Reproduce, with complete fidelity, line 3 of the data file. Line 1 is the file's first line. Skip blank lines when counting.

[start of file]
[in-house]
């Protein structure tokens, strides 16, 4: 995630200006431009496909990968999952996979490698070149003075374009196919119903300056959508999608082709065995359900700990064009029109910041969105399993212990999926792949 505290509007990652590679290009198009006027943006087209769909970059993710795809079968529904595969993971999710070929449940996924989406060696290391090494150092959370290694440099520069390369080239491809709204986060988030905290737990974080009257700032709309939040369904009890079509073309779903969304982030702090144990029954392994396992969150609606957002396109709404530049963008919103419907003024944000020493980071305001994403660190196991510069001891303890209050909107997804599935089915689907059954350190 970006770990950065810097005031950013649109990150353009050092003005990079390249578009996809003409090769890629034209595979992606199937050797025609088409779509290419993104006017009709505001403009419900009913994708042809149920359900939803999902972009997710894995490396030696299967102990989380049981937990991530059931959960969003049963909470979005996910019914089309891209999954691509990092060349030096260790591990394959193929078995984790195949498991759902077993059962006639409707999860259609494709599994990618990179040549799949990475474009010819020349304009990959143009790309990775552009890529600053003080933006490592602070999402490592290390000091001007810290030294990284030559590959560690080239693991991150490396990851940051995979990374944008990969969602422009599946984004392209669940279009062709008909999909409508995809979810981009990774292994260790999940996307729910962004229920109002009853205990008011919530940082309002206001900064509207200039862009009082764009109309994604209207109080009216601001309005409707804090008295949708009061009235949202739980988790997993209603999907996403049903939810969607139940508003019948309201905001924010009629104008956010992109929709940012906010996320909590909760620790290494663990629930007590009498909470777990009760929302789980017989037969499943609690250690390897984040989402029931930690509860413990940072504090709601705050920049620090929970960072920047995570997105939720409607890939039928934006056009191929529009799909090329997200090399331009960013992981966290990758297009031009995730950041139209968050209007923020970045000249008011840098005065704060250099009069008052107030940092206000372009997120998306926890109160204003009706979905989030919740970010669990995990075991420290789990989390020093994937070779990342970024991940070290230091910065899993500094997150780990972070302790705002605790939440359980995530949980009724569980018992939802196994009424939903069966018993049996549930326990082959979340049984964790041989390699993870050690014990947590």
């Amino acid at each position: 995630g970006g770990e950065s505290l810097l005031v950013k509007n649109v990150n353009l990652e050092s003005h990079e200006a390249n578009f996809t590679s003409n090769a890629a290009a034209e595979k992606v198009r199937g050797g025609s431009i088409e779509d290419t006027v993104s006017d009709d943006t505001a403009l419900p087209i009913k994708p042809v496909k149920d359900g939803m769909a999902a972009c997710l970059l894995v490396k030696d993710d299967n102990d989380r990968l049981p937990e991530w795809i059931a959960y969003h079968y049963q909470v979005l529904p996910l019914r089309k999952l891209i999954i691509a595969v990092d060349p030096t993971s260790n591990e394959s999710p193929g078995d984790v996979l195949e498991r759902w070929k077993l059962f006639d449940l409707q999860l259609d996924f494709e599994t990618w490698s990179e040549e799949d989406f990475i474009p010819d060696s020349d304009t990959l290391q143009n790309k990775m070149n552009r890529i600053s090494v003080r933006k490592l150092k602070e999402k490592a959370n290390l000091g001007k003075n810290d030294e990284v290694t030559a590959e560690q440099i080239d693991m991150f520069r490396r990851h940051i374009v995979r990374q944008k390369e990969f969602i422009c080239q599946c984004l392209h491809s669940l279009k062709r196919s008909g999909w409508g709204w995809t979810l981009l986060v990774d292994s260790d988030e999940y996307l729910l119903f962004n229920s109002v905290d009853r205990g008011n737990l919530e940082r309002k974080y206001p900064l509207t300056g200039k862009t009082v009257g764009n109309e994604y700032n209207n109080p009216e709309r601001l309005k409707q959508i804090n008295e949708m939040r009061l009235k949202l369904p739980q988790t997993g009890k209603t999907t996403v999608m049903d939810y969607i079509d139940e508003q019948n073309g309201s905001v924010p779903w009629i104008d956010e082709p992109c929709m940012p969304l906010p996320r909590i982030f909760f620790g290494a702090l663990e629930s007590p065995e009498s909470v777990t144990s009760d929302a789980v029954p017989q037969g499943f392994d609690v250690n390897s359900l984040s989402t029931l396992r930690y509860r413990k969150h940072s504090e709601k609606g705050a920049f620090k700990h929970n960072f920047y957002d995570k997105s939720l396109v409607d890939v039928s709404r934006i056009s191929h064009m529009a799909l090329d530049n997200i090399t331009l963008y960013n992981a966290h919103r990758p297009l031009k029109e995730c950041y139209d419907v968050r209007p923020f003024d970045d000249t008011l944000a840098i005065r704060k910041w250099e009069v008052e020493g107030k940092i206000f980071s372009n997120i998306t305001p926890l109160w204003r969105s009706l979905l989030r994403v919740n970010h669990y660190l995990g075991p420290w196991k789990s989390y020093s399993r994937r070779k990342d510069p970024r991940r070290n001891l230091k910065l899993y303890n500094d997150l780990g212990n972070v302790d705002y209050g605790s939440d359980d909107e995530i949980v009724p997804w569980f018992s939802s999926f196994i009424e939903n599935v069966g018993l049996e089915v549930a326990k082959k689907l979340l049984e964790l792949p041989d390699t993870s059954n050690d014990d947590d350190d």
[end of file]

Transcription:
């Amino acid at each position: 995630g970006g770990e950065s505290l810097l005031v950013k509007n649109v990150n353009l990652e050092s003005h990079e200006a390249n578009f996809t590679s003409n090769a890629a290009a034209e595979k992606v198009r199937g050797g025609s431009i088409e779509d290419t006027v993104s006017d009709d943006t505001a403009l419900p087209i009913k994708p042809v496909k149920d359900g939803m769909a999902a972009c997710l970059l894995v490396k030696d993710d299967n102990d989380r990968l049981p937990e991530w795809i059931a959960y969003h079968y049963q909470v979005l529904p996910l019914r089309k999952l891209i999954i691509a595969v990092d060349p030096t993971s260790n591990e394959s999710p193929g078995d984790v996979l195949e498991r759902w070929k077993l059962f006639d449940l409707q999860l259609d996924f494709e599994t990618w490698s990179e040549e799949d989406f990475i474009p010819d060696s020349d304009t990959l290391q143009n790309k990775m070149n552009r890529i600053s090494v003080r933006k490592l150092k602070e999402k490592a959370n290390l000091g001007k003075n810290d030294e990284v290694t030559a590959e560690q440099i080239d693991m991150f520069r490396r990851h940051i374009v995979r990374q944008k390369e990969f969602i422009c080239q599946c984004l392209h491809s669940l279009k062709r196919s008909g999909w409508g709204w995809t979810l981009l986060v990774d292994s260790d988030e999940y996307l729910l119903f962004n229920s109002v905290d009853r205990g008011n737990l919530e940082r309002k974080y206001p900064l509207t300056g200039k862009t009082v009257g764009n109309e994604y700032n209207n109080p009216e709309r601001l309005k409707q959508i804090n008295e949708m939040r009061l009235k949202l369904p739980q988790t997993g009890k209603t999907t996403v999608m049903d939810y969607i079509d139940e508003q019948n073309g309201s905001v924010p779903w009629i104008d956010e082709p992109c929709m940012p969304l906010p996320r909590i982030f909760f620790g290494a702090l663990e629930s007590p065995e009498s909470v777990t144990s009760d929302a789980v029954p017989q037969g499943f392994d609690v250690n390897s359900l984040s989402t029931l396992r930690y509860r413990k969150h940072s504090e709601k609606g705050a920049f620090k700990h929970n960072f920047y957002d995570k997105s939720l396109v409607d890939v039928s709404r934006i056009s191929h064009m529009a799909l090329d530049n997200i090399t331009l963008y960013n992981a966290h919103r990758p297009l031009k029109e995730c950041y139209d419907v968050r209007p923020f003024d970045d000249t008011l944000a840098i005065r704060k910041w250099e009069v008052e020493g107030k940092i206000f980071s372009n997120i998306t305001p926890l109160w204003r969105s009706l979905l989030r994403v919740n970010h669990y660190l995990g075991p420290w196991k789990s989390y020093s399993r994937r070779k990342d510069p970024r991940r070290n001891l230091k910065l899993y303890n500094d997150l780990g212990n972070v302790d705002y209050g605790s939440d359980d909107e995530i949980v009724p997804w569980f018992s939802s999926f196994i009424e939903n599935v069966g018993l049996e089915v549930a326990k082959k689907l979340l049984e964790l792949p041989d390699t993870s059954n050690d014990d947590d350190d």